Sunday, October 16, 2011

No Standard Outcome Measures For Science Education? #2

Some blog followers might be interested in “No Standard Outcome Measures For Science Education? #2” [Hake (2011)].

The abstract reads:

ABSTRACT: Robin Millar and Jonathan Osborne in Chapter 3, “Research and Practice: A Complex Relationship” of Shelley et al. (2009). claimed that: (a) NO STANDARD OR COMMONLY AGREED OUTCOME MEASURES EXIST FOR ANY MAJOR TOPIC IN SCIENCE EDUCATION. . . . [[my CAPS]]. . . ; (b) the Force Concept Inventory (FCI) reflects a choice of values that is arguable; and (c) the FCI has not been subjected to the same rigorous scrutiny of factorial structure and content validity as have standard measures in psychology.

That no standard outcome measures exist for any major topic in science education is negated by the existence of Concept Inventories for astronomy, biology, chemistry, economics, engineering, geoscience, and math.

That the FCI reflects values that are arguable is correct only if the arguers think that there’s little value in students’ learning the basic concepts of Newtonian mechanics.

That the FCI has not been subjected to rigorous scrutiny of factorial structure ignores the 1995 factor analyses of Huffman & Heller and Heller & Huffman; and responses to those analyses by Hestenes & Halloun and Halloun & Hestenes.

That the FCI has not been as not been subjected to rigorous scrutiny of content validity ignores section IIB. “Validity and reliability of the mechanics test” (Mechanics Diagnostic) in Halloun & Hestenes (1985a) - that verification of validity applies also to the FCI since it's almost the same as the Mechanics Diagnostic.

To access the complete 24 kB article please click on

Richard Hake, Emeritus Professor of Physics, Indiana University
Honorary Member, Curmudgeon Lodge of Deventer, The Netherlands
President, PEdants for Definitive Academic References
which Recognize the Invention of the Internet (PEDARRII)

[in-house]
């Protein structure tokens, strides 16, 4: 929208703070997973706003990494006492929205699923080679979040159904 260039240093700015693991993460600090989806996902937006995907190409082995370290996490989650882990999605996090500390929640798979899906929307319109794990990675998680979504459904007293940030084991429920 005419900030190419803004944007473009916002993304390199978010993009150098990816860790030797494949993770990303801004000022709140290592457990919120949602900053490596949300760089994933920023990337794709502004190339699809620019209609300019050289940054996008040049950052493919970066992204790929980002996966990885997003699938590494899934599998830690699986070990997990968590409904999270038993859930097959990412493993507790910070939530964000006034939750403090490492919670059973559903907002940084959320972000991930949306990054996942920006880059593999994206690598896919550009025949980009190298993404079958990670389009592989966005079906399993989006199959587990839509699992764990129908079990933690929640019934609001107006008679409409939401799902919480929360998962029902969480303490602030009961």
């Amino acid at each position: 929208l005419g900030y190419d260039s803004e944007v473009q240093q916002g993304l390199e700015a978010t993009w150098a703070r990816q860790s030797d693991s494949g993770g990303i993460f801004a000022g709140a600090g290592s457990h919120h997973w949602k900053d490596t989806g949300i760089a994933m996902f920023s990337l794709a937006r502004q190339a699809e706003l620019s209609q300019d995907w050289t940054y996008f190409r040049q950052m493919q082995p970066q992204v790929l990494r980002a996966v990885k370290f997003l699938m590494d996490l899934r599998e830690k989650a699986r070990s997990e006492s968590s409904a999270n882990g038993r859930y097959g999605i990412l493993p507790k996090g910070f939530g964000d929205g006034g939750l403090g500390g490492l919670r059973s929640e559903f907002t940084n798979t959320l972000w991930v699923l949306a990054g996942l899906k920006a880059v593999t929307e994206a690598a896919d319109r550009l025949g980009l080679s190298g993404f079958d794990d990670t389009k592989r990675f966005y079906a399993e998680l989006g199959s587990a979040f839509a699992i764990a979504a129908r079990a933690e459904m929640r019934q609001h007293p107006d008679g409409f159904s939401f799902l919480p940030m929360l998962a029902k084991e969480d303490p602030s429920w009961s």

“50 years of research, curriculum development, and implementation have not presented consistent and compelling patterns of outcomes.”
Shelley et al. (2009, p. 4), summarizing a claim by Osborne (2007)

“Physics educators have led the way in developing and using objective tests to compare student learning gains in different types of courses, and chemists, biologists, and others are now developing similar instruments. These tests provide convincing evidence that students assimilate new knowledge more effectively in courses including active, inquiry-based, and collaborative learning, assisted by information technology, than in traditional courses.”
Wood & Gentile (2003) "Teaching in a research context"

REFERENCES [All URL’s shortened by and accessed on 16 Oct 2011.]

Hake, R.R. 2011. “No Standard Outcome Measures For Science Education? #2” online on the OPEN! AERA-L archives at . Post of 16 Oct 2011 11:04:41-0700 to AERA-L and Net-Gold. The abstract and link to the complete post were transmitted to various discussion lists.

Osborne, J. 2007. “In praise of armchair science education,” contained within E-NARST News 50(2), online as a 3.2 MB pdf at . The talk itself is online as a 112 kB pdf at

Shelley, M.C., L.D. Yore, & B. Hand, eds. 2009. Quality Research in Literacy and Science Education: International Perspectives and Gold Standards. Springer, publisher's information at information at, note the searchable “Look Inside” feature. Barnes & Noble information at An expurgated (teaser) version is online as a Google “book preview” at

Wood, W.B., & J.M. Gentile. 2003. “Teaching in a research context,” Science 302: 1510; 28 November; online as a 209 kB pdf at

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